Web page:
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Disease Profile

Isolated growth hormone deficiency

Prevalence estimates on Rare Medical Network websites are calculated based on data available from numerous sources, including US and European government statistics, the NIH, Orphanet, and published epidemiologic studies. Rare disease population data is recognized to be highly variable, and based on a wide variety of source data and methodologies, so the prevalence data on this site should be assumed to be estimated and cannot be considered to be absolutely correct.

1-5 / 10 000

US Estimated

Europe Estimated

Age of onset





Autosomal dominant A pathogenic variant in only one gene copy in each cell is sufficient to cause an autosomal dominant disease.


Autosomal recessive Pathogenic variants in both copies of each gene of the chromosome are needed to cause an autosomal recessive disease and observe the mutant phenotype.


dominant X-linked dominant inheritance, sometimes referred to as X-linked dominance, is a mode of genetic inheritance by which a dominant gene is carried on the X chromosome.


recessive Pathogenic variants in both copies of a gene on the X chromosome cause an X-linked recessive disorder.


Mitochondrial or multigenic Mitochondrial genetic disorders can be caused by changes (mutations) in either the mitochondrial DNA or nuclear DNA that lead to dysfunction of the mitochondria and inadequate production of energy.

Multigenic or multifactor Inheritance involving many factors, of which at least one is genetic but none is of overwhelming importance, as in the causation of a disease by multiple genetic and environmental factors.


Not applicable


Other names (AKA)

Congenital IGHD; Congenital isolated GH deficiency; Non-acquired isolated growth hormone deficiency;


Isolated growth hormone deficiency is a condition caused by a severe shortage or absence of growth hormone without other hormonal problems. Growth hormone is a protein necessary for normal growth of the bone and body tissues. Because people with this condition don't have enough of this hormone, they have short stature, which is noticeable from early childhood.[1] There are basically four different types of isolated growth hormone deficiency, which are classified by the severity of the symptoms, the cause and the inheritance: isolated growth hormone deficiency type IA, isolated growth hormone deficiency type IB, isolated growth hormone deficiency type II and isolated growth hormone deficiency type III. Treatment involves giving growth hormone to those who are affected.[2][3][1]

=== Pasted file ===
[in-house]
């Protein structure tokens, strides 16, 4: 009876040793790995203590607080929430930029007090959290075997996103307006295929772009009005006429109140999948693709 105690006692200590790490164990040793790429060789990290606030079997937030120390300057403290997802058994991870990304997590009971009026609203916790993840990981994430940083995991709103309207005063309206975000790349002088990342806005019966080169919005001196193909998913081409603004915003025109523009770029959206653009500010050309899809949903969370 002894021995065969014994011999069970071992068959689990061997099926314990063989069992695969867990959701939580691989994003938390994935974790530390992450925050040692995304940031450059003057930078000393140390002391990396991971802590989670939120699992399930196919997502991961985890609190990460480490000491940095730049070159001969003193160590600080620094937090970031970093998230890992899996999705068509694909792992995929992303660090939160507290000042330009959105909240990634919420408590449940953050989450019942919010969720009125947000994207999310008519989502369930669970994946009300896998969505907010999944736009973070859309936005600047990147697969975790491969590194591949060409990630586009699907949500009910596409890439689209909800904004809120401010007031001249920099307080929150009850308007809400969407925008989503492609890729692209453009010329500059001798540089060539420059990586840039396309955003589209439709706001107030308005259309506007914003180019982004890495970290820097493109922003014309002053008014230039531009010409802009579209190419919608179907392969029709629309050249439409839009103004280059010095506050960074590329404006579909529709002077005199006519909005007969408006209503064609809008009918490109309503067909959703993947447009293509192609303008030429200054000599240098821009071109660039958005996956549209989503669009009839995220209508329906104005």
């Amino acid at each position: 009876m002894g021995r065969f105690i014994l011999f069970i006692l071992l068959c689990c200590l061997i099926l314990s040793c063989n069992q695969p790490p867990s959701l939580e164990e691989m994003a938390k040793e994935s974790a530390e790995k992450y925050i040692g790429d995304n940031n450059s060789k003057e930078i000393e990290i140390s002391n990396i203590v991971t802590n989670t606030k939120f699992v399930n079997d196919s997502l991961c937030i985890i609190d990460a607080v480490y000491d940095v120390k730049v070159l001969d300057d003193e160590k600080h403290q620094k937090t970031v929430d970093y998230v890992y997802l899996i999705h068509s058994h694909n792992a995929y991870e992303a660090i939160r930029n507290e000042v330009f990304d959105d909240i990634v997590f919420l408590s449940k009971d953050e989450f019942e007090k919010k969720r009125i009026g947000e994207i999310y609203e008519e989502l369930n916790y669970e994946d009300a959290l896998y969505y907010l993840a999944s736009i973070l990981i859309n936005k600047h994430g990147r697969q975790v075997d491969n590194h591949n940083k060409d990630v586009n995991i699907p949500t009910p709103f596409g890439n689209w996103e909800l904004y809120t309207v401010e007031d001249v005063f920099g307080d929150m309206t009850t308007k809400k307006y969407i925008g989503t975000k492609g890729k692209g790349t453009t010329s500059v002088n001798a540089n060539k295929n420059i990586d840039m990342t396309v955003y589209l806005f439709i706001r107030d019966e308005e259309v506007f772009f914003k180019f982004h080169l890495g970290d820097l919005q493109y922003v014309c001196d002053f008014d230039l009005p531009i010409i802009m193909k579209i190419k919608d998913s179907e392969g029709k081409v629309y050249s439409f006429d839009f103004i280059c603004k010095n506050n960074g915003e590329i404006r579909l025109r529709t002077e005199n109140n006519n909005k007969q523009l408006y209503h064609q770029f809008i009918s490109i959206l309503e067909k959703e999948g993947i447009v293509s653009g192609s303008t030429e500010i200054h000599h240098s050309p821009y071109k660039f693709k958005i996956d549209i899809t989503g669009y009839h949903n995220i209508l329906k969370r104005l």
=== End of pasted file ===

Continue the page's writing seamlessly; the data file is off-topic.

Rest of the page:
This table lists symptoms that people with this disease may have. For most diseases, symptoms will vary from person to person. People with the same disease may not have all the symptoms listed. This information comes from a database called the Human Phenotype Ontology (HPO) . The HPO collects information on symptoms that have been described in medical resources. The HPO is updated regularly. Use the HPO ID to access more in-depth information about a symptom.

Medical Terms Other Names
Learn More:
80%-99% of people have these symptoms
Anterior hypopituitarism
Delayed skeletal maturation
Delayed bone maturation
Delayed skeletal development

[ more ]

Short stature
Decreased body height
Small stature

[ more ]



Support and advocacy groups can help you connect with other patients and families, and they can provide valuable services. Many develop patient-centered information and are the driving force behind research for better treatments and possible cures. They can direct you to research, resources, and services. Many organizations also have experts who serve as medical advisors or provide lists of doctors/clinics. Visit the group’s website or contact them to learn about the services they offer. Inclusion on this list is not an endorsement by GARD.

Organizations Providing General Support

    Learn more

    These resources provide more information about this condition or associated symptoms. The in-depth resources contain medical and scientific language that may be hard to understand. You may want to review these resources with a medical professional.

    In-Depth Information

    • Orphanet is a European reference portal for information on rare diseases and orphan drugs. Access to this database is free of charge.


      1. Isolated growth hormone deficiency. Genetics Home Reference. 2012; https://ghr.nlm.nih.gov/condition/isolated-growth-hormone-deficiency.
      2. Kemp S. Pediatric Growth Hormone Deficiency Clinical Presentation. Medscape Reference. May 27, 2014; https://emedicine.medscape.com/article/923688-clinical.
      3. Alatzoglou KS & Dattani MT. Isolated Growth Hormone Deficiency: Genetic Causes and Treatment: Growth Hormone and GH1. Medscape. September 17, 2011; https://www.medscape.org/viewarticle/728618.